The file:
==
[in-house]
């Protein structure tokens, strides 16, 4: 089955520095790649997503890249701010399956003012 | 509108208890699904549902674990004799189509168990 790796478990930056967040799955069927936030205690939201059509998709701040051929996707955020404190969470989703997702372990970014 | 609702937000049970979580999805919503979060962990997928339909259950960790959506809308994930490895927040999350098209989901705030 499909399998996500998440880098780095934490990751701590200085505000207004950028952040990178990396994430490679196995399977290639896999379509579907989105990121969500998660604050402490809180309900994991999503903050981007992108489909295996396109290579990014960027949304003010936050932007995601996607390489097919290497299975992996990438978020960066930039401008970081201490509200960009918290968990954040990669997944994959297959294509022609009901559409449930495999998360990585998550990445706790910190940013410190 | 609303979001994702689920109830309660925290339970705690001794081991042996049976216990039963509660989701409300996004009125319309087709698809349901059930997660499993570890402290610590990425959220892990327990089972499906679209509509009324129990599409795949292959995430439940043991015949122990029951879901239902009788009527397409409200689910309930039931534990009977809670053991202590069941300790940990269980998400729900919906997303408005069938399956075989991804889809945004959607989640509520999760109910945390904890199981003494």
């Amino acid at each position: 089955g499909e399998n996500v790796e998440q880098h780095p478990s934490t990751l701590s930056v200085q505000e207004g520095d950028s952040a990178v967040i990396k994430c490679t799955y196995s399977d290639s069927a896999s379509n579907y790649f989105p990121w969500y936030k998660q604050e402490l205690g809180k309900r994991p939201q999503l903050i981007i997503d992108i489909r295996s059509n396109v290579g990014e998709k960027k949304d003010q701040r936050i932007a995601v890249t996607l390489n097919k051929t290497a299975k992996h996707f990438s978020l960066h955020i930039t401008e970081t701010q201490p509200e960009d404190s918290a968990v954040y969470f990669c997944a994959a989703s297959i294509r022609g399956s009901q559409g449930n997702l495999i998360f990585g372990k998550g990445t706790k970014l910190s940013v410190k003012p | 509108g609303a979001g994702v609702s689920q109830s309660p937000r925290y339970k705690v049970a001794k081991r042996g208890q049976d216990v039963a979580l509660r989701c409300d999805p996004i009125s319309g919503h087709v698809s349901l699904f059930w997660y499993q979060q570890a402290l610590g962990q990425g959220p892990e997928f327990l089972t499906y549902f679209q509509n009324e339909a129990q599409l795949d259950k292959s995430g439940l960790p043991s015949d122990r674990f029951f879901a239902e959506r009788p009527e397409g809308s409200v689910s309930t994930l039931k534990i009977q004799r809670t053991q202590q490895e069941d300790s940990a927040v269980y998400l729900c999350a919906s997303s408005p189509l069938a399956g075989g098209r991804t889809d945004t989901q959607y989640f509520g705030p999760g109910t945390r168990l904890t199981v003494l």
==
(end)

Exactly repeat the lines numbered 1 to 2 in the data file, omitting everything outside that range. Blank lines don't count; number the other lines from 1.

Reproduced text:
[in-house]
């Protein structure tokens, strides 16, 4: 089955520095790649997503890249701010399956003012 | 509108208890699904549902674990004799189509168990 790796478990930056967040799955069927936030205690939201059509998709701040051929996707955020404190969470989703997702372990970014 | 609702937000049970979580999805919503979060962990997928339909259950960790959506809308994930490895927040999350098209989901705030 499909399998996500998440880098780095934490990751701590200085505000207004950028952040990178990396994430490679196995399977290639896999379509579907989105990121969500998660604050402490809180309900994991999503903050981007992108489909295996396109290579990014960027949304003010936050932007995601996607390489097919290497299975992996990438978020960066930039401008970081201490509200960009918290968990954040990669997944994959297959294509022609009901559409449930495999998360990585998550990445706790910190940013410190 | 609303979001994702689920109830309660925290339970705690001794081991042996049976216990039963509660989701409300996004009125319309087709698809349901059930997660499993570890402290610590990425959220892990327990089972499906679209509509009324129990599409795949292959995430439940043991015949122990029951879901239902009788009527397409409200689910309930039931534990009977809670053991202590069941300790940990269980998400729900919906997303408005069938399956075989991804889809945004959607989640509520999760109910945390904890199981003494």